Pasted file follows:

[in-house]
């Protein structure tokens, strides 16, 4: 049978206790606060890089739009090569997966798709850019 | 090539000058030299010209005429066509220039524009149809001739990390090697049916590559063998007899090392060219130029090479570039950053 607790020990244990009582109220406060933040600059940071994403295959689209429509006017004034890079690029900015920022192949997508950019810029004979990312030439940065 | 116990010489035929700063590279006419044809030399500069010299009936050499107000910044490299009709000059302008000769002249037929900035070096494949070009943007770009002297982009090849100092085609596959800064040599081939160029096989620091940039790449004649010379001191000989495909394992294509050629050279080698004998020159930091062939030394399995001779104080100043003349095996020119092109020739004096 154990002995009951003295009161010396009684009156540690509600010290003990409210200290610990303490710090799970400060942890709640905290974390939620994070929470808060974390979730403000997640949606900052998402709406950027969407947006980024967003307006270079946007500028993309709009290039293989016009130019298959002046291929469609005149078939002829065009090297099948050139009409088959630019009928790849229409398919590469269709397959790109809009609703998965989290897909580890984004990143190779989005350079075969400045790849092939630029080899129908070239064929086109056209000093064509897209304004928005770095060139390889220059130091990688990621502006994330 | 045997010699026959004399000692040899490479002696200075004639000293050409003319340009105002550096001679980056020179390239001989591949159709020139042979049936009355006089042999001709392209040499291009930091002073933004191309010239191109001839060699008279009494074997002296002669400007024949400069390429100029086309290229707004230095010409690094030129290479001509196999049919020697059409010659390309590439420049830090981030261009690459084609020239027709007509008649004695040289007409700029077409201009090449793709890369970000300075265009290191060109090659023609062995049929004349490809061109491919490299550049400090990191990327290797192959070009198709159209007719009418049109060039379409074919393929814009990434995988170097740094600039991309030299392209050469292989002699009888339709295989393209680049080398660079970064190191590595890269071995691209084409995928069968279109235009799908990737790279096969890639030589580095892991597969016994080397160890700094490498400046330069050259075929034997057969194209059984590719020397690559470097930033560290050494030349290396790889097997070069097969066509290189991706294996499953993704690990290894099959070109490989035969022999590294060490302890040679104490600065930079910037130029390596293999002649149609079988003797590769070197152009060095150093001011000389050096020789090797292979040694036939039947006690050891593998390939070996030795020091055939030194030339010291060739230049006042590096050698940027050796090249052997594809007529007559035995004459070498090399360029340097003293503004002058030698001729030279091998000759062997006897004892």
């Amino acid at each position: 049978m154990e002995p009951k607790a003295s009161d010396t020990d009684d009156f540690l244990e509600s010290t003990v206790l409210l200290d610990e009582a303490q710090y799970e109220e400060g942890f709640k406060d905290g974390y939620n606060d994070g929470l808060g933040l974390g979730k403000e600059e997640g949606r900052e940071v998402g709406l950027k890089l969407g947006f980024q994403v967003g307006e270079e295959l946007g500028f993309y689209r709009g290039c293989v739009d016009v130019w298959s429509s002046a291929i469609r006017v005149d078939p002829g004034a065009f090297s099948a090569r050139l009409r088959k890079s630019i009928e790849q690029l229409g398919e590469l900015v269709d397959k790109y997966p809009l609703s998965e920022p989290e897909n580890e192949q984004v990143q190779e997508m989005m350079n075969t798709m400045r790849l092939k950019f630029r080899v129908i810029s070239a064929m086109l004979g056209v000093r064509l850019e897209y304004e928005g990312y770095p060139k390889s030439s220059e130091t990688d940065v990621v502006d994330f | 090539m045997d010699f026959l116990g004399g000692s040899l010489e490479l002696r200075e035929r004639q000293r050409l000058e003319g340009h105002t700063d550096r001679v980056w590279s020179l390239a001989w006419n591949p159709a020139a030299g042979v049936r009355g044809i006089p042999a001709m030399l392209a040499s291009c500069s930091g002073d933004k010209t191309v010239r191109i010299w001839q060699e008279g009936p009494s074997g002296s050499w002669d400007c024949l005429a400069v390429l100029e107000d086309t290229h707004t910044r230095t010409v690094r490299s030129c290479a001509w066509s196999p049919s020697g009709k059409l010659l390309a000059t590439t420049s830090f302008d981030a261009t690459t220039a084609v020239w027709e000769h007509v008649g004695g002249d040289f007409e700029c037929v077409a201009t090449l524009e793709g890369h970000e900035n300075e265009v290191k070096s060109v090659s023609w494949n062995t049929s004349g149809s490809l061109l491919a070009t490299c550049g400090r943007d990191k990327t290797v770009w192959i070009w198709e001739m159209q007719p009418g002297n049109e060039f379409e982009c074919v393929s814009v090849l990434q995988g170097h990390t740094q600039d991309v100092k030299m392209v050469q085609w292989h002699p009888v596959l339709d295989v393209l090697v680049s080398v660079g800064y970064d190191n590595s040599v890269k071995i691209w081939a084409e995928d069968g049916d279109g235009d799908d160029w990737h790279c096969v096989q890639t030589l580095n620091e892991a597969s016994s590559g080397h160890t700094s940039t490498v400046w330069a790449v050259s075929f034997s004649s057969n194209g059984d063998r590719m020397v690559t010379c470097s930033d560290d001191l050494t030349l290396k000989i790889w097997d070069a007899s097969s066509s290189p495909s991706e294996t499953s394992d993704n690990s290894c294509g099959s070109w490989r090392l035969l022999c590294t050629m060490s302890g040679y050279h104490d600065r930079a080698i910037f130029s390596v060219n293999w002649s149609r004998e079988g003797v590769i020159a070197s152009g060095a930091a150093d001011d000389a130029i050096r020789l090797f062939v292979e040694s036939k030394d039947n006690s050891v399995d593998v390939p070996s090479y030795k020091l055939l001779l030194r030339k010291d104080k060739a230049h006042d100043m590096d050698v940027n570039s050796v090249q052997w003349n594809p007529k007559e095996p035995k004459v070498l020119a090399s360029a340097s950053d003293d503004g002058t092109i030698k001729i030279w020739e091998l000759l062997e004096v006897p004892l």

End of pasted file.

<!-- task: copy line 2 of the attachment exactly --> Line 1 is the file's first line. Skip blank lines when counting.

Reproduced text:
């Protein structure tokens, strides 16, 4: 049978206790606060890089739009090569997966798709850019 | 090539000058030299010209005429066509220039524009149809001739990390090697049916590559063998007899090392060219130029090479570039950053 607790020990244990009582109220406060933040600059940071994403295959689209429509006017004034890079690029900015920022192949997508950019810029004979990312030439940065 | 116990010489035929700063590279006419044809030399500069010299009936050499107000910044490299009709000059302008000769002249037929900035070096494949070009943007770009002297982009090849100092085609596959800064040599081939160029096989620091940039790449004649010379001191000989495909394992294509050629050279080698004998020159930091062939030394399995001779104080100043003349095996020119092109020739004096 154990002995009951003295009161010396009684009156540690509600010290003990409210200290610990303490710090799970400060942890709640905290974390939620994070929470808060974390979730403000997640949606900052998402709406950027969407947006980024967003307006270079946007500028993309709009290039293989016009130019298959002046291929469609005149078939002829065009090297099948050139009409088959630019009928790849229409398919590469269709397959790109809009609703998965989290897909580890984004990143190779989005350079075969400045790849092939630029080899129908070239064929086109056209000093064509897209304004928005770095060139390889220059130091990688990621502006994330 | 045997010699026959004399000692040899490479002696200075004639000293050409003319340009105002550096001679980056020179390239001989591949159709020139042979049936009355006089042999001709392209040499291009930091002073933004191309010239191109001839060699008279009494074997002296002669400007024949400069390429100029086309290229707004230095010409690094030129290479001509196999049919020697059409010659390309590439420049830090981030261009690459084609020239027709007509008649004695040289007409700029077409201009090449793709890369970000300075265009290191060109090659023609062995049929004349490809061109491919490299550049400090990191990327290797192959070009198709159209007719009418049109060039379409074919393929814009990434995988170097740094600039991309030299392209050469292989002699009888339709295989393209680049080398660079970064190191590595890269071995691209084409995928069968279109235009799908990737790279096969890639030589580095892991597969016994080397160890700094490498400046330069050259075929034997057969194209059984590719020397690559470097930033560290050494030349290396790889097997070069097969066509290189991706294996499953993704690990290894099959070109490989035969022999590294060490302890040679104490600065930079910037130029390596293999002649149609079988003797590769070197152009060095150093001011000389050096020789090797292979040694036939039947006690050891593998390939070996030795020091055939030194030339010291060739230049006042590096050698940027050796090249052997594809007529007559035995004459070498090399360029340097003293503004002058030698001729030279091998000759062997006897004892």